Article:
Sonja’s Run

Written by Richard Hoyt
Review by Vicki Kondelik

Sonja’s Run begins at a Christmas party given by Tsar Nicholas I in 1852, where Sonja Sankova, a beautiful half-Russian, half-Chinese poet, punches Colonel Peter Koslov—the notorious “Colonel Cut” who boasts that his necklace is made of ears taken from serfs.

Sonja escapes from St. Petersburg with her dying father, also a poet, who wishes to be buried in his birthplace in the Urals. At the same time, American Jack Sandt, a pioneering photographer, comes to Russia to take daguerreotype images of the people there. Soon Jack learns of Sonja’s flight and pursuit by Koslov and his band of fierce soldiers known as the Wolfpack. He and Sonja join forces, fall in love, and marry. After Sonja’s father dies, she and Jack travel farther east, always keeping one step ahead of Koslov and his Wolfpack. They are separated once again when Sonja is captured by a cruel Kyrgyz warrior named Ali, who uses her as bait to trap Koslov, who had murdered his cousin. Jack organizes a rescue, only to see her captured again, this time by the Wolfpack. Everything leads to a confrontation on a mountain where Koslov has gone to gather rubies for a new throne for the tsar.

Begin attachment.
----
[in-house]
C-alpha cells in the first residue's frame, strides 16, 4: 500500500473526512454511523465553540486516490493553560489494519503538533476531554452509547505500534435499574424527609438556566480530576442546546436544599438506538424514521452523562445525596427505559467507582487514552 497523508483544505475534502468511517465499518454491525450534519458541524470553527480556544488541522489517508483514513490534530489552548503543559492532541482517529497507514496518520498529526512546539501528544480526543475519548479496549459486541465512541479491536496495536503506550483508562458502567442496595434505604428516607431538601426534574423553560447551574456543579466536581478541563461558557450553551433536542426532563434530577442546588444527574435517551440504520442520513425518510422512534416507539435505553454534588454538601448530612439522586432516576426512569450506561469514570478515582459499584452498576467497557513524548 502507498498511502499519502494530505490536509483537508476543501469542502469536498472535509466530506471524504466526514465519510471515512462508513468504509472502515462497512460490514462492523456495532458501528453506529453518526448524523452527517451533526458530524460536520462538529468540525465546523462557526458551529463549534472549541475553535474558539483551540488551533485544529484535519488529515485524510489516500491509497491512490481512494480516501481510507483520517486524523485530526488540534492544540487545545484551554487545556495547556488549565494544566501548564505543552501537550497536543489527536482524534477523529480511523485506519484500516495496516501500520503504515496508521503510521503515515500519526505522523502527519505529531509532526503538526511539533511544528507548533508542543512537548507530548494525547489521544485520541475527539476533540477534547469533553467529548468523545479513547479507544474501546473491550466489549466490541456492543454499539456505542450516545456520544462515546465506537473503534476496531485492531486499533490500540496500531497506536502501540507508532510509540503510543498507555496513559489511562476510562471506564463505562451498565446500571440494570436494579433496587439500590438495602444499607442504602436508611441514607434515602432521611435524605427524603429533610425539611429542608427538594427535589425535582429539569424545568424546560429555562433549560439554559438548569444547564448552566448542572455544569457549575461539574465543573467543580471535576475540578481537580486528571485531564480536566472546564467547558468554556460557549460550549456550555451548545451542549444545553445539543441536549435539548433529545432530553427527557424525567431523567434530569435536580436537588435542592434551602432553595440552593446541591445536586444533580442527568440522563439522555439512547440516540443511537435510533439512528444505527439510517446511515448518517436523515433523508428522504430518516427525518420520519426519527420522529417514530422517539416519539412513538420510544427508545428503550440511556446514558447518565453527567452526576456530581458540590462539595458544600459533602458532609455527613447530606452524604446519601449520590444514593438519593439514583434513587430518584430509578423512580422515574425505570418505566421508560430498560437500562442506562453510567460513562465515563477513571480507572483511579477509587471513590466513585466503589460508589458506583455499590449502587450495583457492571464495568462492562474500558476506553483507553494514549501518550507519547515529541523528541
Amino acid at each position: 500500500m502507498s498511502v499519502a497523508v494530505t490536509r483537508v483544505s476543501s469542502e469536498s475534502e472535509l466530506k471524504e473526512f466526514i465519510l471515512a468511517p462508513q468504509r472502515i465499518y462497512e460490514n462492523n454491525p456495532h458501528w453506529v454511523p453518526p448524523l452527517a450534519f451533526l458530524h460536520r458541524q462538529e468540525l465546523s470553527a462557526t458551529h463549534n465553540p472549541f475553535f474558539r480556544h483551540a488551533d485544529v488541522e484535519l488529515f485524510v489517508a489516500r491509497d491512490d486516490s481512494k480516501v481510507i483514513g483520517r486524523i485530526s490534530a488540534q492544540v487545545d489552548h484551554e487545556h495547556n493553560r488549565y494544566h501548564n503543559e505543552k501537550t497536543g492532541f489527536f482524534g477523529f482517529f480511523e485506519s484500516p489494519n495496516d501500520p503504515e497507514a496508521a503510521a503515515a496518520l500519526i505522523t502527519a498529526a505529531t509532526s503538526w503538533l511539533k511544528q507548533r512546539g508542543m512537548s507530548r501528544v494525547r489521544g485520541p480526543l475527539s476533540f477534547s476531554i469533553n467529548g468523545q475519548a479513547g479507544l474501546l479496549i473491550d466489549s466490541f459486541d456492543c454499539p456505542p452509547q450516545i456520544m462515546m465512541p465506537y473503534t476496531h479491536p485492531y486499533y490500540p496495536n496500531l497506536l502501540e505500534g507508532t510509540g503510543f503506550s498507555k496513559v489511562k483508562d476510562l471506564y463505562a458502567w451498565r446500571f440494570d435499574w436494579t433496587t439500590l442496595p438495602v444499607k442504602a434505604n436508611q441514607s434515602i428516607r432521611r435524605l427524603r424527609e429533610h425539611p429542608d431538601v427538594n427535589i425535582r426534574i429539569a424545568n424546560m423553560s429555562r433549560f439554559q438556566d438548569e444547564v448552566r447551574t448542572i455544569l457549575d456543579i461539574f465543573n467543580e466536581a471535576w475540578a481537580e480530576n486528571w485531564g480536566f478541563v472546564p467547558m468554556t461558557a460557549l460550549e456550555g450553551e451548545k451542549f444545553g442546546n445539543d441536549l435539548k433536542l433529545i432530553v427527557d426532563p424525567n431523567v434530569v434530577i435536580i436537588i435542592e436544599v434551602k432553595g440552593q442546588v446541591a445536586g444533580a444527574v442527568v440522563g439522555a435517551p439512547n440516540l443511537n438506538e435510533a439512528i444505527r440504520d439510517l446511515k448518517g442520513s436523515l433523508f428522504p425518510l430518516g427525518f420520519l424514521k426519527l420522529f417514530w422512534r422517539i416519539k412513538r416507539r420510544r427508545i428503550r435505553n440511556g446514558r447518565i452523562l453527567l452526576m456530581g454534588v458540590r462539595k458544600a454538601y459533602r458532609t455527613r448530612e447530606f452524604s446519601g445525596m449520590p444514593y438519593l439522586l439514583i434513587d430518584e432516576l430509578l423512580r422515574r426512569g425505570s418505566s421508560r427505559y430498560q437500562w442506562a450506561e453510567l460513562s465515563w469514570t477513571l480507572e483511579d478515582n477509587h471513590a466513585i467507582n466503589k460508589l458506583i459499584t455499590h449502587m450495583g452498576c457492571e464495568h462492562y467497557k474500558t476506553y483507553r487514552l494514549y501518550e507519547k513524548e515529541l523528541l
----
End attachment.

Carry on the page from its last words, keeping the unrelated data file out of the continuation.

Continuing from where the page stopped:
Sonja’s Run is very much in the tradition of old-fashioned adventure stories such as King Solomon’s Mines, but with more sex, blood, and gore. It makes for some very exciting and suspenseful reading, and Hoyt’s descriptions of the mountains, rivers, lakes, and forests of Russia east of the Urals are beautiful. I would recommend the book to anyone who likes a good adventure, and especially to people who like to read about Russia.